February 28, 2010
The murky diktats of the market have seen the four titans of technological social interaction resolve their coagulated visions of common sense into a battlefield. It is here that coalition leaders and party magnates pounce on minimalist twists of innovation that only serve to seep down into messy duplication. But, according to Lord Melchett, or perhaps Rorty, one day this could have genuine social utility.
Let’s take a look at recent events in the corporate world of the internet, mobile phones and social media; what I refer it to as corporate twisty-turny things of value. For a start, Google and Microsoft. This time it’s not the Chinese government but the unruly Microsoft that is being accused by the mighty Google of being the “invisible hand” behind the European Commission’s (EC) preliminary anti-trust inquiry into its practices. The US Justice Department and European regulators declared, much to Google’s irritation, that Microsoft’s partnership with Yahoo was fine by them.
Hence, Microsoft Deputy General Counsel Dave Heiner opined on the case: “This is the way that competition law agencies function: They look to competitors [and] the practices of dominant firms and the competitive significance of those practices … Ultimately what’s important is not … whether or not the challenged practices are anti-competitive.” The last bit he surely didn’t mean, did he, when he went on to admit that Microsoft had told the EC that Google’s behaviour “may be harming publishers, advertisers and competition in search and online advertising”, which although may not be “challenged” as anti-competitive practices, were most certainly declared to be so.
Yahoo must be mightily relieved, as it views this partnership as going a long way in its bid to cutting costs and raising its operating margin to 20% within two years from now. So, mysteriously, back in its silicon ranch and in tandem with the Commission’s findings, Microsoft is funding Yahoo’s internet search service as part of this “newly-formed partnership”, with the company commenting that Microsoft is to “reimburse us for the costs of running our algorithmic and paid search services,” with reimbursements in addition to the $150 million the company has already agreed to pay to help fund Yahoo’s transition under the partnership.
So, not only does Google have ongoing issues with the Chinese government and the Microsoft-Yahoo partnership, Yahoo has now entered into an agreement with Twitter. Only six months ago, Carol Bartz, the president and CEO of Yahoo, announced: “We have never been a search company”, which at the time sounded decidedly bizarre as its core business was search. However, as competition in the search and mobile markets ratchets up, Yahoo has now entered into another bout of in-fighting, this time in the social media ring, which will allow tweets to be directly accessed within all Yahoo-related sites. It also comes at a time when the company announced a similar deal with Facebook, who don’t really do search either.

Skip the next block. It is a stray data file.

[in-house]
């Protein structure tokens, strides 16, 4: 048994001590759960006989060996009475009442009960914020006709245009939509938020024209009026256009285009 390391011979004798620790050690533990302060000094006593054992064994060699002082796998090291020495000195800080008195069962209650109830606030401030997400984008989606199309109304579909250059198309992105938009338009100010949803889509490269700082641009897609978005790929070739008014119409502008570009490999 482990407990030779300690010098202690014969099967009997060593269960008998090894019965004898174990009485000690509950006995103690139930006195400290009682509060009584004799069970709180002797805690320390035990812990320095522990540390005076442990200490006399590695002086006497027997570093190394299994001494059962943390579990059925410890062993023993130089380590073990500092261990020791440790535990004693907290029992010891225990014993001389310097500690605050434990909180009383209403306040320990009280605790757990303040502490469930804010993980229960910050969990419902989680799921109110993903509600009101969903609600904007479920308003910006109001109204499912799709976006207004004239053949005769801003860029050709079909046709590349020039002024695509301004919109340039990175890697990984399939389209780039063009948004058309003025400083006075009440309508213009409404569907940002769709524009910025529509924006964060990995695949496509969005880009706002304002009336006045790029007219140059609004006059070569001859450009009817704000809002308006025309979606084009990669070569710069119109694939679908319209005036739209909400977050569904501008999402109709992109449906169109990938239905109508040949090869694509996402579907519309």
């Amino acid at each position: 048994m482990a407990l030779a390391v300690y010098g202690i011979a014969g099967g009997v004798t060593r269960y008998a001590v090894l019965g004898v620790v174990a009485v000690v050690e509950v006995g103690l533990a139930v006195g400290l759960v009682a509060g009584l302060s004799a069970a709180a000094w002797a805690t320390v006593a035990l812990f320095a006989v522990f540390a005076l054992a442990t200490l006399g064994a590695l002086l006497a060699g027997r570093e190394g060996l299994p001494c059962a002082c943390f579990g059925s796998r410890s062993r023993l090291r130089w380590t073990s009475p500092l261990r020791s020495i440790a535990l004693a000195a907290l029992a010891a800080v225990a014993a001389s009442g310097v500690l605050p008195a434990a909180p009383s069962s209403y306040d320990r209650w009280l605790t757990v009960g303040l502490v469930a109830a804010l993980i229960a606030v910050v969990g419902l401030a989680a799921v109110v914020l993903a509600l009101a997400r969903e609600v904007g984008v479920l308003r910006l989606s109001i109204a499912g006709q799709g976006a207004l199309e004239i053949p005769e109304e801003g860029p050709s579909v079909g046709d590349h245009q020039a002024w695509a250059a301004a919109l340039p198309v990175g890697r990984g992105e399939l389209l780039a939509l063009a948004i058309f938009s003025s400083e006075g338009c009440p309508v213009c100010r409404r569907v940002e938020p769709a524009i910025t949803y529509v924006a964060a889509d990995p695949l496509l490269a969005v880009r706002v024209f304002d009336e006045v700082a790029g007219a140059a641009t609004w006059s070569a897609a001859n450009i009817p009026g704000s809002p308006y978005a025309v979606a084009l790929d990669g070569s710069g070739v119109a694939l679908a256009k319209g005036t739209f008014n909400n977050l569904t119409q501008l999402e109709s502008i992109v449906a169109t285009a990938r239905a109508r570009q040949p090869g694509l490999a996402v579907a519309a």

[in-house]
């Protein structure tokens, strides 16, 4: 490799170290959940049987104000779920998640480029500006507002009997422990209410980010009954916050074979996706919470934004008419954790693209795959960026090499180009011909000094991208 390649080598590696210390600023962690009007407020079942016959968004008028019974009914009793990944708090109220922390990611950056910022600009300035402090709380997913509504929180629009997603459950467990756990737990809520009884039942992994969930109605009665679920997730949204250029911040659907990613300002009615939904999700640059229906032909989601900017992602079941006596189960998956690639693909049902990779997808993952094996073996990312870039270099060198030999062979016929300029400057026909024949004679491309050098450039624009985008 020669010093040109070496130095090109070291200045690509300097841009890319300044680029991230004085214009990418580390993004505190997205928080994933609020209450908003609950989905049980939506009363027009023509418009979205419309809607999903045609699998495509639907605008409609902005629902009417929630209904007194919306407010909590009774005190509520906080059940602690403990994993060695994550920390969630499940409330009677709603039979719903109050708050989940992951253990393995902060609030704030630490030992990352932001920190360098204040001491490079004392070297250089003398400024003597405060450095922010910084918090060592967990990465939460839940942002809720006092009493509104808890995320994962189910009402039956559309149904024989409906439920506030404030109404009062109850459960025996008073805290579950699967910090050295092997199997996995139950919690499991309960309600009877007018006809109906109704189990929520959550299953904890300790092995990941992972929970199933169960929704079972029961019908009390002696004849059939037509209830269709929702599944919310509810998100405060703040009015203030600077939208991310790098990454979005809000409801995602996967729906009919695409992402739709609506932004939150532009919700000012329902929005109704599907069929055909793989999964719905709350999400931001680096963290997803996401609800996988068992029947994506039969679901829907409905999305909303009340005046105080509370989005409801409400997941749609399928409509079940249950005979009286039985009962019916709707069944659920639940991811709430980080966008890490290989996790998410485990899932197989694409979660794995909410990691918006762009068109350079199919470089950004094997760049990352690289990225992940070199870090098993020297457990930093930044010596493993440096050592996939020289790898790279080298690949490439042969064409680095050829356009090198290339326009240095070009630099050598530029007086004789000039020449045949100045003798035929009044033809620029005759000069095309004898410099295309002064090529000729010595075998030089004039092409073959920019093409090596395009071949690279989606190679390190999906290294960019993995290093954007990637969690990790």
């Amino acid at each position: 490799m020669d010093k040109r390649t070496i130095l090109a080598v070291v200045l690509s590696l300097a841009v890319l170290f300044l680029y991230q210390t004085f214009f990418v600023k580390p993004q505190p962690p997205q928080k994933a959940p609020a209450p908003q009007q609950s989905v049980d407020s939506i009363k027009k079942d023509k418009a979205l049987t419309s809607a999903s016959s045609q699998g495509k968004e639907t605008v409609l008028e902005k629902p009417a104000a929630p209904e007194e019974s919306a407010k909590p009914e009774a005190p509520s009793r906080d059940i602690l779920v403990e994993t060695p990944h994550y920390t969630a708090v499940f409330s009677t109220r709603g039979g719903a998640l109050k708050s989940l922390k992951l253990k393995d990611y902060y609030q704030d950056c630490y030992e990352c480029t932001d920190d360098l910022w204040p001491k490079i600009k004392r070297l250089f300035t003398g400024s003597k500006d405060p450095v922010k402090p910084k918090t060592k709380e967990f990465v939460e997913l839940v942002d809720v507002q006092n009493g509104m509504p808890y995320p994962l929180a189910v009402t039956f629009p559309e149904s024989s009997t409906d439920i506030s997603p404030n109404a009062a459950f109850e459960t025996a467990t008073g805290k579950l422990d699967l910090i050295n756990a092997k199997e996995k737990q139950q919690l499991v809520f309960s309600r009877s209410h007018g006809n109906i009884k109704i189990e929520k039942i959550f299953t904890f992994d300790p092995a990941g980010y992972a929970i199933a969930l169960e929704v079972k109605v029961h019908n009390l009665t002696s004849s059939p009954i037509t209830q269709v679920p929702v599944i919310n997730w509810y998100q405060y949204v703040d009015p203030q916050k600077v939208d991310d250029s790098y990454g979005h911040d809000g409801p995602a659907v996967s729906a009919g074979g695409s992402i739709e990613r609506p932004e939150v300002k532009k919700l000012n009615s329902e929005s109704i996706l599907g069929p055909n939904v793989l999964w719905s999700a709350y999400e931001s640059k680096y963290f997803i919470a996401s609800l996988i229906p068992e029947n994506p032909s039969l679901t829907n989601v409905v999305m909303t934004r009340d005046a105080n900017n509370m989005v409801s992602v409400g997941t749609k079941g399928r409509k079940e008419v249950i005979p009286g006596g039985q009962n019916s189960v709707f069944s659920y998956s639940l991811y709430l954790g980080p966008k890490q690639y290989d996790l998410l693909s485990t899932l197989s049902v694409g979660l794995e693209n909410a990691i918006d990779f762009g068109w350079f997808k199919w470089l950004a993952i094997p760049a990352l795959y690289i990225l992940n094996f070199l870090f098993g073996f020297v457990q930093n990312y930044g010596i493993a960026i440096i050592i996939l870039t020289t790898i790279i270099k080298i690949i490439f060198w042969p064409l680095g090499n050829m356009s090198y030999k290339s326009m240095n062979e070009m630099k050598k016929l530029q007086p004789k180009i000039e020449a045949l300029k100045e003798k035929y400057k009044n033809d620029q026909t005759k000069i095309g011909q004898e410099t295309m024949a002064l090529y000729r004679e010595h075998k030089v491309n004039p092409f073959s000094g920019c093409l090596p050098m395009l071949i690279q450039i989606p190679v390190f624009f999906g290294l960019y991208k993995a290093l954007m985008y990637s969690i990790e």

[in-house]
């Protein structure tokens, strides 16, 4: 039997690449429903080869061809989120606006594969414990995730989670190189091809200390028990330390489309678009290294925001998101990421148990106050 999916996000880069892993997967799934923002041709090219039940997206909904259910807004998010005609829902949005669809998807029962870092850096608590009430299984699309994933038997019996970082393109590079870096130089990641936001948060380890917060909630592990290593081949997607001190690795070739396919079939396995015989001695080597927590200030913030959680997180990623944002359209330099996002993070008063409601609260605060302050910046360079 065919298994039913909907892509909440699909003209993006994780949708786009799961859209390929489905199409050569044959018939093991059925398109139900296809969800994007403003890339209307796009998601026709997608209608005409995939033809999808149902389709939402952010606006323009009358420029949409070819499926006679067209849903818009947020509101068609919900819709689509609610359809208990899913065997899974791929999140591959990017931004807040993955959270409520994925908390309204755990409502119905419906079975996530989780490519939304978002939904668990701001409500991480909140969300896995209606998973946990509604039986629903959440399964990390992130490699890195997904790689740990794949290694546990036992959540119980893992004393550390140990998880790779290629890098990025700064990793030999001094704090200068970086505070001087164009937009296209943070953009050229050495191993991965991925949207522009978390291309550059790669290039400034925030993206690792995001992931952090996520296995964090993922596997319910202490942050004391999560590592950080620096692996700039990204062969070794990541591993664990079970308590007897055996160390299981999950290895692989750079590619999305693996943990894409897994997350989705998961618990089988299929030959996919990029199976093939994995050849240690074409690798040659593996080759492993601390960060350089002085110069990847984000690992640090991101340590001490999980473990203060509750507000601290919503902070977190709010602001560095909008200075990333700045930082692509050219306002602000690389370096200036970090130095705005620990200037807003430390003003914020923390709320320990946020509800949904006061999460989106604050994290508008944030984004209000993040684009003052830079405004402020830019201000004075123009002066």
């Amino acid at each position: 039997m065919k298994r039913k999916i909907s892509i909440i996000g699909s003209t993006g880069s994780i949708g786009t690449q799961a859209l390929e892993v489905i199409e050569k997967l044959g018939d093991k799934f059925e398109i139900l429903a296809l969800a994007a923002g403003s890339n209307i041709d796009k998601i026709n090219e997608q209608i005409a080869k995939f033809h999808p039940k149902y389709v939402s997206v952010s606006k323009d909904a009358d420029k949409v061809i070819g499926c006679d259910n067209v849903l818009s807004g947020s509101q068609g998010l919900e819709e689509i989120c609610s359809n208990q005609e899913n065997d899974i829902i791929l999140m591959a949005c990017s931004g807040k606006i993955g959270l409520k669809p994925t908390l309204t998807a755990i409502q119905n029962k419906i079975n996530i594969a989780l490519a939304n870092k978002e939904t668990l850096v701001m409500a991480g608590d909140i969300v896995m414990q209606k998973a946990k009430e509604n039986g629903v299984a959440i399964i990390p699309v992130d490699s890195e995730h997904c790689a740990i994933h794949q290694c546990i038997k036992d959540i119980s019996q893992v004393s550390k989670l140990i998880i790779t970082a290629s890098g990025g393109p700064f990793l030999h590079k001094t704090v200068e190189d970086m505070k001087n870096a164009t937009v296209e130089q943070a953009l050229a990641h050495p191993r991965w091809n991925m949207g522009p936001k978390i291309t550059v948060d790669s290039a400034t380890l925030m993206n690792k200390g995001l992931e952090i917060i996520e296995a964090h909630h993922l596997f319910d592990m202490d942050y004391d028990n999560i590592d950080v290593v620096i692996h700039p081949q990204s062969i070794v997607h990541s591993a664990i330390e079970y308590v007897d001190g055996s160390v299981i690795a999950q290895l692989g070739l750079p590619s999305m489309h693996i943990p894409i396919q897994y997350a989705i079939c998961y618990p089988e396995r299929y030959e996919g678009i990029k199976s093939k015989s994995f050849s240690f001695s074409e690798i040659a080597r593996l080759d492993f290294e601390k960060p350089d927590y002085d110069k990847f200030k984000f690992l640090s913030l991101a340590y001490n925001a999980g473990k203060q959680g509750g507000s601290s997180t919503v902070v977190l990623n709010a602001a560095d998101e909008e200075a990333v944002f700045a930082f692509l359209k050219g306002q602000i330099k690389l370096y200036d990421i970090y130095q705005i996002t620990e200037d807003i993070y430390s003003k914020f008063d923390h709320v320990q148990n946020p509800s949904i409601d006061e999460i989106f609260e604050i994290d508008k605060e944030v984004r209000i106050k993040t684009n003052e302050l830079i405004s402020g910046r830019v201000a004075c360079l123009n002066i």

Not to be out-routed by these acts of corporate treachery, Google launched Android, an iPhone lookalike in direct competition with Apple, with its own services, of course. So that’s three of them ganging up on Google now. Further, Google has launched its own Twitter-based service, dubbed Google Buzz, which essentially copied most of Twitter’s social networking features in the hope it will tweet a verb into a buzz.
Twitter, of course, is far more buzzier, and Yahoo has said its search engine results will display tweets in real time with a marginally different approach to its results, announcing that there will be two tweets and displayed alongside related YouTube links. It is here that we can clearly see the culmination of corporate innovation at its zenith of awakening.
It certainly seems congested in those unscaled heights, with so many similar services being placed on competing platforms. Where, for self-reference, I concluded, could I find an rational description of this unromantic pragmatism? I liked Lord Melchett’s quip in the BBC’s Black Adder series, which was abstractly and drunkenly delivered as: “You twist and turn like a … twisty-turny thing”. That helps. A bit.
But if anyone finds no cogent correlation between Lord Melchett and the corporate labyrinthine muddle above, then good. If so, try Rorty. His vision was of an anti-representationlist transformation of common sense, where no real attempt whatsoever should be made to name any concrete instruments that could serve as the means for the realisation of it. Instead, he merely hoped for a lucky turn of history which could one day lead to idiosyncratic mutations that, once in a while, seep down into common sense. This is the realm in which the spin-offs of twisty-turny things hope to turn into genuine social utility.
Let’s hope he’s right, but I doubt it.
John Sylvester is media director of V9 Design & Build (http://www.v9designbuild.com) and an expert in search engine optimization and web marketing strategies, and all this really doesn’t help his cause.